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Modern Computational Approaches to Nonlinear Discrete Optimization and Applications in Process Systems Engineering

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posted on 09.02.2022, 22:03 by David Bernal NeiraDavid Bernal Neira
Nonlinear discrete optimization problems arise in many different disciplines, given the modeling versatility associated with nonlinear constraints and discrete decision variables. In Process Systems Engineering, such problems appear in applications ranging from optimal process design and synthesis, process planning, scheduling, and control, and molecular design. Albeit their many applications that arise from its universal modeling capabilities, finding optimal solutions to these optimization problems is a challenging task, given the computational complexity associated with their solution. The design of novel algorithms and the correct modeling of these problems arise among the different ways to overcome this complexity. In particular, tackling these problems with the correct combination of mathematical modeling and solution procedure is an efficient strategy to address them. The objective of this Thesis is to propose new solutions and modeling methods for nonlinear discrete optimization problems, which lead to improvements with respect to the existing solution approaches. We initially pose the discrete nonlinear optimization problems in the context of Mathematical Programming. The problems that we consider solving here can be classified as Mixed-Integer Nonlinear Programming (MINLP) problems. In Chapter 2 we provide a review on the different solution algorithms and existing software to deterministically solve a subclass of MINLP problems called convex MINLP. Among those algorithms, we consider the Outer-approximation (OA) method, which decomposes the MINLP into a Mixed-Integer Nonlinear Programming (MILP) problem and a Nonlinear Programming (NLP) problem. We perform a large computational study comparing the performance of more than sixteen different software implementations, solvers, by solving over 350 convex MINLP problems from benchmark library MINLPLib. This large study allowed us to identify how the different solvers perform based on features from the problem to be solved. Chapter 3 presents the implementation of the feasibility pump algorithm in the commercial MINLP solver DICOPT. This algorithm is being used as a preprocessing step to enhance the solver’s capabilities to find feasible solutions early in the search for the optimal solutions. The approach described and implemented in this chapter improved the solver performance becoming the default setting for DICOPT when solving convex MINLP problems. In Chapter 4 we propose a new algorithm for convex MINLP, the Center-cut algorithm.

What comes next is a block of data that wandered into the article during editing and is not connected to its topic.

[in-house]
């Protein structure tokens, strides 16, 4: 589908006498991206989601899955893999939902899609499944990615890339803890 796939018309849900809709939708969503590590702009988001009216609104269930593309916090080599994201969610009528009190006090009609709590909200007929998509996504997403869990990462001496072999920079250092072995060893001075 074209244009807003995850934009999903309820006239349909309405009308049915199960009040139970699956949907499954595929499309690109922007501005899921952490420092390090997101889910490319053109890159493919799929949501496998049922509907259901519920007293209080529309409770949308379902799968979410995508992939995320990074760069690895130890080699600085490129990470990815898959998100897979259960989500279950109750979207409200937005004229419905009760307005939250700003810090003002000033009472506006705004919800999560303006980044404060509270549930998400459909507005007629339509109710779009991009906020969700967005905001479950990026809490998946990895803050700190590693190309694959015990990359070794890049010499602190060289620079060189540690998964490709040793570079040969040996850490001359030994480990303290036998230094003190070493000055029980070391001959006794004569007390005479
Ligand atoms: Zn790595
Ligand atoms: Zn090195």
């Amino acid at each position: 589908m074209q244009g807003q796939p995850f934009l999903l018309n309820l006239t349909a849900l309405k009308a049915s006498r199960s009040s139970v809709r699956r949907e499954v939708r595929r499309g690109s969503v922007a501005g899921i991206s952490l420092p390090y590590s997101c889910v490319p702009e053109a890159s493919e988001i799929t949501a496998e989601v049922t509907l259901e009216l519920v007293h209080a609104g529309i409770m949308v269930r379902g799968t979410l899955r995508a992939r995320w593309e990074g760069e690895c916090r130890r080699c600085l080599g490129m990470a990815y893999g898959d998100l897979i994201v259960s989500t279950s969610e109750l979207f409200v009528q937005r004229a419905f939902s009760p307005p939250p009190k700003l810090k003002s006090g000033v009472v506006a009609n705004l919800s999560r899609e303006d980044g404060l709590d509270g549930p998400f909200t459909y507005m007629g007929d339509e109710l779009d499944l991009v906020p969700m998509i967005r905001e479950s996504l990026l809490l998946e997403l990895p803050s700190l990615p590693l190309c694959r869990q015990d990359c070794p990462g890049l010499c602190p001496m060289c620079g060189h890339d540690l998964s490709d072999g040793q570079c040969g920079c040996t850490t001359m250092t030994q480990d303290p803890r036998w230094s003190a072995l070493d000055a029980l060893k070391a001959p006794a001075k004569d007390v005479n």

Using a decomposition of the problem similar to OA, this algorithm relies on finding the Chebyshev center of the linear approximation of the nonlinear constraints. Although this algorithm is deterministic, in the sense that we provide convergence guarantees for it, it behaved remarkably well in finding feasible solutions quickly. Chapter 5 presents the derivation of scaled quadratic underestimators for convex functions and their usage in an OA framework, denoted Outer-approximation with quadratic cuts (OA-QCUT). Using those quadratic underestimators, the decomposition in OA then requires the solution of a Mixed-Integer Quadratically Constrained Programming (MIQCP) problem, which more closely underestimates the nonlinearities in convex MINLP problems, achieving a reduction in iterations when solving these problems. Chapter 6 then presents another modification of OA, where auxiliary Mixed-Integer
Quadratic Programming (MIQP) problems are solved at each iteration of OA. These auxiliary MIQP problems minimize a quadratic distance metric to the best-found solution in the algorithm while guaranteeing an improvement in the estimated objective function, hence stabilizing the OA method. These methods are successful at reducing the total number of iterations in OA at the expense of the solution of the auxiliary problem, which we prove needs not be solved to optimality, leading to performance improvements of the OA method when solving convex MINLP. Chapter 7 generalizes the concepts of Chapter 6 by showing that the auxiliary mixed integer problem can have any regularization objective function. We prove the convergence
guarantees of this method and show its equivalence of integrating a trust-region constraint in OA. This method is denoted Regularized Outer-approximation (ROA). We implemented these algorithms as part of the open-sourceMixed-integer nonlinear decomposition toolbox
for Pyomo - MindtPy and tested them extensively with all convex MINLP problems in the library MINLPLib. The results suggest an improvement of the existing OA and LP/NLP
methods by using regularization.




Degree Type



Chemical Engineering

Degree Name

  • Doctor of Philosophy (PhD)


Ignacio E. Grossmann